Hybrid Memory Cube - Take it Easy

By Susan Platt - 7.16.15

You can always spot the early adopters of new technologies; like pioneers, they’re the ones with the arrows in their backs. But like the pioneers, they brave technology’s new frontiers for the very same reasons—tremendous opportunity and huge competitive advantage. And also like the pioneers of old, they make the new territory safe for the rest of us by wringing out the technology, working out the bugs, getting it up and running—taming it, really—and ultimately demonstrating the very real and substantial rewards that made the risks so worthwhile.

But you know, it really doesn’t have to be like that. In fact, we believe in equal opportunity for all engineers—not just the early adopters—to jump in and reap the myriad benefits that the new frontier promises. And that is why our entire focus has been on domesticating and democratizing new technologies right out of the gate. No more waiting on all that “crossing the chasm” stuff. We’ve leveled the playing field.

Our breakthrough hybrid memory cube is a great example. Exotic technology? You bet. A very different memory paradigm? For sure. But hard to understand, use, evaluate, and integrate into a system? Not at all, thanks to some of our newest team members and here’s why. 

Back in January of this year, Micron acquired Pico Computing, a trailblazer in their own right.  Pico’s unique specialty was, and continues to be, FPGA hardware accelerator platforms.  These platforms offer a unique value proposition for HMC customers—one that can help them become pioneers in their own right.  Here’s how.

Take the Pico AC-510 supercomputer module as a case in point. It’s only the size of a business card, and yet it hosts a next-generation Xilinx UltraScale FPGA and a high-bandwidth HMC device optimized for random access performance. The module snaps onto a PCIe backplane, which fits into a standard PCIe slot.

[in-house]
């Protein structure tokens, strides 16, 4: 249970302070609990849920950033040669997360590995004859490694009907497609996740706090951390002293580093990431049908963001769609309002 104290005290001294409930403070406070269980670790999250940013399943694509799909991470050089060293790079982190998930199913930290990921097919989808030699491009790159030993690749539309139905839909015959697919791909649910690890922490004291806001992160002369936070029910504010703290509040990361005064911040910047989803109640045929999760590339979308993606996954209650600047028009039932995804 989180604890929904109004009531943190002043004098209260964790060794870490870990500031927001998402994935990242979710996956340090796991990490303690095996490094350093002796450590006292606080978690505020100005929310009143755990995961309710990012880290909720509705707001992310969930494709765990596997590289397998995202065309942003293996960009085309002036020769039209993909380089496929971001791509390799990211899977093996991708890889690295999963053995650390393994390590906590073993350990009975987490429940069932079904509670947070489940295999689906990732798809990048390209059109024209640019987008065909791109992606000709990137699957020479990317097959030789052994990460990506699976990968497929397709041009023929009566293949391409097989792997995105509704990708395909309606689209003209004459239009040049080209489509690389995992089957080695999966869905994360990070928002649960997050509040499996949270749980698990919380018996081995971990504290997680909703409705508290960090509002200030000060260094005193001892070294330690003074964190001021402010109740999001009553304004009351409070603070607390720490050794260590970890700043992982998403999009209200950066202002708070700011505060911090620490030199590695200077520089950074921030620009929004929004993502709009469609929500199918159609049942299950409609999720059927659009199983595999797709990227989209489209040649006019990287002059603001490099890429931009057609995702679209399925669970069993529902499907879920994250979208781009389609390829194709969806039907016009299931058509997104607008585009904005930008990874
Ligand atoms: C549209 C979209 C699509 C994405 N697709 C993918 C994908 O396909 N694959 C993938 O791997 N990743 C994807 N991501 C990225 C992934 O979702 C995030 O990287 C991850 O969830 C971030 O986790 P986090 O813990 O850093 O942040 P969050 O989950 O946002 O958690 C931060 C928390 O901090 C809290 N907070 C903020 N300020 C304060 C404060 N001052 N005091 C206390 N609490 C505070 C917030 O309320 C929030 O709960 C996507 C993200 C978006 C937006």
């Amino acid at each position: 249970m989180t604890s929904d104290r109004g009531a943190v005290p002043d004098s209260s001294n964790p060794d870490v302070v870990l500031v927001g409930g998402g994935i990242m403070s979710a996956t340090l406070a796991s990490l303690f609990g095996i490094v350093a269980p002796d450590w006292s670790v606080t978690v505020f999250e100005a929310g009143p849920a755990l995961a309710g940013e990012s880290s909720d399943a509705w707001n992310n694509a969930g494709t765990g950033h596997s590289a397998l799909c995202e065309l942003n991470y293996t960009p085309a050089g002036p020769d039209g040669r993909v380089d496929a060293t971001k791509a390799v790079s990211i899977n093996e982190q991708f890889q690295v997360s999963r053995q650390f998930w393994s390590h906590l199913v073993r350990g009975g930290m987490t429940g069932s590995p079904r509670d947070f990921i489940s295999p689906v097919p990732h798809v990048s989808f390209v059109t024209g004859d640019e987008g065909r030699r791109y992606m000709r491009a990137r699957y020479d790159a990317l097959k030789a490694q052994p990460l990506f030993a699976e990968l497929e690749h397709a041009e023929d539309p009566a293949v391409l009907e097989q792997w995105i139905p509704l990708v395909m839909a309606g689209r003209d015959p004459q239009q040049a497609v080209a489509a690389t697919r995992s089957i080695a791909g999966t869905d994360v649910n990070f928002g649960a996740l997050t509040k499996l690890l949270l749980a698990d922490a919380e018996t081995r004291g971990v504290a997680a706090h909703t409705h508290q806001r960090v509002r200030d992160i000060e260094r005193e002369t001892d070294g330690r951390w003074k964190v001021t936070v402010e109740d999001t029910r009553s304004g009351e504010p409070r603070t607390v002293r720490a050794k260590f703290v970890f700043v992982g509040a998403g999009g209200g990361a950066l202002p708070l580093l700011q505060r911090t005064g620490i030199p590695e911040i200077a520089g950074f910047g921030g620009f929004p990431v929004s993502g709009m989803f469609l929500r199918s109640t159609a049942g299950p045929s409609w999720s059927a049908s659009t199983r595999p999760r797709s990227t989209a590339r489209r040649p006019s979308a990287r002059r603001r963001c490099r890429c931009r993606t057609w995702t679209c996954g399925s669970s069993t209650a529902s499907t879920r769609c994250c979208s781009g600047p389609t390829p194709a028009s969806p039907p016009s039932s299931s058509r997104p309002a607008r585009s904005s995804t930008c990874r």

Let’s deal with the FPGA first. To make things simple, we’ve created a novel framework that includes the APIs, host interfaces, and all other overhead required to load a bitfile and monitor/control performance. In other words, the framework, working with Pico’s PCIe backplane, does all the heavy lifting where programming the FPGA is concerned. Even seasoned FPGA designers will appreciate that.

The Pico AC-510’s FPGA (which, by the way, features 15G transceivers) also contains the complete HMC memory controller, enabling quite a bit of configuration flexibility. Pretty simple. No further hardware development required; just load your FPGA bitfile and you’re off and running.

Now, if creating the FPGA design is an issue (it’s no secret that FPGA design work is an esoteric, if not dark, engineering practice), you can opt for another easy path: OpenCL—the C-like language that allows software developers and integrators to focus on their algorithms without having to be concerned with the particulars of programming an FPGA. Again, pretty easy.

All told, it’s the ideal low-cost—and scalable—entry point into the world of HMC and accelerated computing. It’s scalable because as many as six Pico AC-510 modules can fit onto a single PCIe backplane, creating massively parallel computing capacity. And because those backplanes plug right into your existing PCIe environment, the system can reside anywhere from the server room (with up to eight fully populated PCIe backplanes in a single 4U rack) to your desktop. In short, we’ve made it easy so you can take it easy.

And—there are no arrows to worry about. 

Susan Platt

Susan Platt